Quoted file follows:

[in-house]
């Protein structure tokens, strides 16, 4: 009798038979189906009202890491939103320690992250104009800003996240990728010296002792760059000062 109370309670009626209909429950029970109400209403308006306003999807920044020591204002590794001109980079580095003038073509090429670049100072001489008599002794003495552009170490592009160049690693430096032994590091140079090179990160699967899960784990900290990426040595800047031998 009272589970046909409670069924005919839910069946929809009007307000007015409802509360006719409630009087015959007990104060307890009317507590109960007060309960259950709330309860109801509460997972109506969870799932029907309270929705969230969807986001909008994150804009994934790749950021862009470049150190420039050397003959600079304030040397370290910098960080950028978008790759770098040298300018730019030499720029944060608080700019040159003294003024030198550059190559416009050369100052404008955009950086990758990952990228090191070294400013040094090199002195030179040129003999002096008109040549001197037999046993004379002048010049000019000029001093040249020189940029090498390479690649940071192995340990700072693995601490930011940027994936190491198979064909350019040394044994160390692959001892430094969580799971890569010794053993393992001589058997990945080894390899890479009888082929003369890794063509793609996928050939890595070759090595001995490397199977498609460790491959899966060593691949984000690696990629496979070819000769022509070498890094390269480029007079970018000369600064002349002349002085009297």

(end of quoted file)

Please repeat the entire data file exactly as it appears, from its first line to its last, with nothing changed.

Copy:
[in-house]
């Protein structure tokens, strides 16, 4: 009798038979189906009202890491939103320690992250104009800003996240990728010296002792760059000062 109370309670009626209909429950029970109400209403308006306003999807920044020591204002590794001109980079580095003038073509090429670049100072001489008599002794003495552009170490592009160049690693430096032994590091140079090179990160699967899960784990900290990426040595800047031998 009272589970046909409670069924005919839910069946929809009007307000007015409802509360006719409630009087015959007990104060307890009317507590109960007060309960259950709330309860109801509460997972109506969870799932029907309270929705969230969807986001909008994150804009994934790749950021862009470049150190420039050397003959600079304030040397370290910098960080950028978008790759770098040298300018730019030499720029944060608080700019040159003294003024030198550059190559416009050369100052404008955009950086990758990952990228090191070294400013040094090199002195030179040129003999002096008109040549001197037999046993004379002048010049000019000029001093040249020189940029090498390479690649940071192995340990700072693995601490930011940027994936190491198979064909350019040394044994160390692959001892430094969580799971890569010794053993393992001589058997990945080894390899890479009888082929003369890794063509793609996928050939890595070759090595001995490397199977498609460790491959899966060593691949984000690696990629496979070819000769022509070498890094390269480029007079970018000369600064002349002349002085009297």